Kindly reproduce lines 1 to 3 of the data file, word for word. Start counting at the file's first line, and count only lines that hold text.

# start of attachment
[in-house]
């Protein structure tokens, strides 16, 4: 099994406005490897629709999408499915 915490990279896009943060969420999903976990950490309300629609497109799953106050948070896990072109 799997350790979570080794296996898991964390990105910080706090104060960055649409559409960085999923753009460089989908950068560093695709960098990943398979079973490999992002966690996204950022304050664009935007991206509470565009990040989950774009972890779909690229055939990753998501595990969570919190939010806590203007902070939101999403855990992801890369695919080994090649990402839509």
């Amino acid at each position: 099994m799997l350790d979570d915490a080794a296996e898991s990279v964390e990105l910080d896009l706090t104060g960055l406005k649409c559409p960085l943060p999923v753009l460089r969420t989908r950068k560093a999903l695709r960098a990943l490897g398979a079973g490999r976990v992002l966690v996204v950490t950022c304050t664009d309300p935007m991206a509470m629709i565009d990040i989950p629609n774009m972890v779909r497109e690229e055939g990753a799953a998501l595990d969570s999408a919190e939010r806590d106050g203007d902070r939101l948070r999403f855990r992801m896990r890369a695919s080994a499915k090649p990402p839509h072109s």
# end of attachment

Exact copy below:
[in-house]
């Protein structure tokens, strides 16, 4: 099994406005490897629709999408499915 915490990279896009943060969420999903976990950490309300629609497109799953106050948070896990072109 799997350790979570080794296996898991964390990105910080706090104060960055649409559409960085999923753009460089989908950068560093695709960098990943398979079973490999992002966690996204950022304050664009935007991206509470565009990040989950774009972890779909690229055939990753998501595990969570919190939010806590203007902070939101999403855990992801890369695919080994090649990402839509």
């Amino acid at each position: 099994m799997l350790d979570d915490a080794a296996e898991s990279v964390e990105l910080d896009l706090t104060g960055l406005k649409c559409p960085l943060p999923v753009l460089r969420t989908r950068k560093a999903l695709r960098a990943l490897g398979a079973g490999r976990v992002l966690v996204v950490t950022c304050t664009d309300p935007m991206a509470m629709i565009d990040i989950p629609n774009m972890v779909r497109e690229e055939g990753a799953a998501l595990d969570s999408a919190e939010r806590d106050g203007d902070r939101l948070r999403f855990r992801m896990r890369a695919s080994a499915k090649p990402p839509h072109s």